Fatal Hieroglyph: Mexico for Writers of Exile Malcolm Lowry and William Burroughs
This essay explores the representation of Mexico in the work of British modernist writer of exile Malcolm Lowry and of U.S. Anglo-American post-war, postmodern writer of exile William Burroughs. Lowry’s Under the Volcano (1947) and Burroughs’s trilogy The Soft Machine (1961), The Ticket that Exploded (1962), and The Nova Express (1964) represent Mexico as a land of fatal hieroglyphs, as itself a fatal hieroglyph. Theoretically, a hieroglyph, as a condensation of space and time, is always already fatal — “an anticipation of the end in the beginning” [Jean Baudrillard]. The fatal sign constitutes an attempted exorcism of conventional reality governed by the status quo. For Lowry and Burroughs, Mexico as place and text is the locus of the exorcism of demons, personal and cultural. In turning Mexico into a fatal hieroglyph of doom, both modernist and postmodernist writers draw on a long tradition of stereotyping primitivizations of Mexico. However, in the cases of Lowry and Burroughs, these stereotypical primitivizations also function as alternative modes of knowledge, symbol-making, and anti-narration, deliberate plumbings of the non-linear, irrational, and trans-temporal to deliver a backhanded blow against the European and Gringo colonizer / conqueror in Lowry’s case and the malaise of Anglo-American military-industrial capitalism in Burroughs’s.
ANDERSON, Norman. Ferris wheels: an illustrated history. Bowling Green, Ohio: Bowling Green State University Press, 1992.
ANZALDÚA, Gloria. Borderlands/La frontera: the new mestiza. 1st ed. San Francisco: Spinster/Aunt Lute Co., 1987.
BAUDRILLARD, Jean. The ecstasy of communication. New York: Semiotext(e), 1988.
BURGIN, Victor. The end of art theory: criticism and postmodernity. Atlantic Highlands, NJ: Humanities Press, International, Inc., 1986.
BURROUGHS, William. Interviews. In: ODIER, Daniel. The job: interviews with William S. Burroughs. New York: Penguin Books, 1989.
BURROUGHS, William. Queer. New York: Viking Penguin, Inc., 1985.
BURROUGHS, William. The soft machine. In: Three novels: the soft machine, nova express, and the wild boys. New York: Grove Press, 1980.
BURROUGHS, William. The ticket that exploded. 1962. Reprint, New York: Grove Press, 1987.
CONNELLY, Frances S. The sleep of reason: primitivism in modern European art and aesthetics, 1725–1907. University Park, PA: The Pennsylvania State University Press, 1995.
CURTIS, Walt. Mala noche, & other “illegal” adventures. Portland: BridgeCity Books, 1997.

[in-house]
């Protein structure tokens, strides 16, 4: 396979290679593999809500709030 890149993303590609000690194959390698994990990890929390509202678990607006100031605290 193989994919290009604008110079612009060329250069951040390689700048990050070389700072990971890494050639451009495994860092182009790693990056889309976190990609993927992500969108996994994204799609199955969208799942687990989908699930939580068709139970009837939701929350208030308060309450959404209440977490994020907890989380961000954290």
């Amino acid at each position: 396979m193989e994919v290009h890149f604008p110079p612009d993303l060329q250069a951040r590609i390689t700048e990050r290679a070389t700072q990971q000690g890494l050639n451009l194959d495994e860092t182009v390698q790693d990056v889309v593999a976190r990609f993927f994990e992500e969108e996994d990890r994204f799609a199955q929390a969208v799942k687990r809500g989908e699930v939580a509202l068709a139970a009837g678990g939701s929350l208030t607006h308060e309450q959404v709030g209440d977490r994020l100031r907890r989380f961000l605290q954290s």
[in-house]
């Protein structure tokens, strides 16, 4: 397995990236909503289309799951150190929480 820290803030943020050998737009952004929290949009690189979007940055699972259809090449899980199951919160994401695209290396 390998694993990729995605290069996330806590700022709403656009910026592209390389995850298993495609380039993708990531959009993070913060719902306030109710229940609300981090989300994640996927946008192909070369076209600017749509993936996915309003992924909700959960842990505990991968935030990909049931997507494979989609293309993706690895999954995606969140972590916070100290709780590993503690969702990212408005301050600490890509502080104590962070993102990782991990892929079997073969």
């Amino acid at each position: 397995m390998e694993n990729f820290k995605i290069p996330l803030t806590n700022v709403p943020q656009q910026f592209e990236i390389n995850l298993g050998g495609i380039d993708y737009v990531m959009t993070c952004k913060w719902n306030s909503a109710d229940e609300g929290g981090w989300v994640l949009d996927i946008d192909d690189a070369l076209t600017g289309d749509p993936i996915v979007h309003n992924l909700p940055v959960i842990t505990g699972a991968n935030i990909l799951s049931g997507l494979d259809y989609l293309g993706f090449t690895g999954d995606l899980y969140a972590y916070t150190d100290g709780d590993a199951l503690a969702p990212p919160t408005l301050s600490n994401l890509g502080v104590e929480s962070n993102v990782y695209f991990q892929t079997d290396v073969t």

DECKARD, Sharae. “Perverse paradise”: Malcolm Lowry and the writing of modern Mexico. In: DECKARD, Sharae. Paradise discourse, imperialism, and globalization. New York: Routledge, 2010.
GUNN, Drewey Wayne. American and British writers in Mexico, 1556–1973. Austin, TX: University of Texas Press, 1969.
LOWRY, Malcolm. Under the volcano. 1947. Reprint, New York: J. B. Lippincott Company, 1965.
SCHREIBER, Rebecca M. Cold war exiles in Mexico: U.S. dissidents and the culture of critical resistance. Minneapolis, MN: University of Minnesota Press, 2008.
SKERL, Jennifer. William Burroughs. Boston, MA: Twayne Publishers, 1985.
SPENDER, Stephen. Intro. In: LOWRY, Malcolm. Under the volcano. 1947. Reprint, New York: J. B. Lippincott Company, 1965, pp. VII-XXVI.
VALJAK, Domagoj. Influential writer William Burroughs accidently shot and killed his wife while demonstrating his “William Tell act.” In: The vintage news. 25 January 2017. Available at: < https://www.thevintagenews.com/2017/01/25/influential-writer-william-burroughs-accidentally-shot-and-killed-his-wife-while-demonstrating-his-william-tell-act/>. Last visited: 21 May 2017.
WATSON, Steven. The birth of the beat generation: visionaries, rebels, and hipsters, 1944–1960. New York: Pantheon, 1998.
This work is licensed under a Creative Commons Attribution-NonCommercial-NoDerivatives 4.0 International License.
O envio de qualquer colaboração implica, automaticamente, a cessão integral dos direitos autorais à PUC Minas. Solicita-se aos autores assegurarem:
- a inexistência de conflito de interesses (relações entre autores, empresas/instituições ou indivíduos com interesse no tema abordado pelo artigo), e
- órgãos ou instituições financiadoras da pesquisa que deu origem ao artigo.
- todos os trabalhos submetidos estarão automaticamente inscritos sob uma licença creative commons do tipo "by-nc-nd/4.0".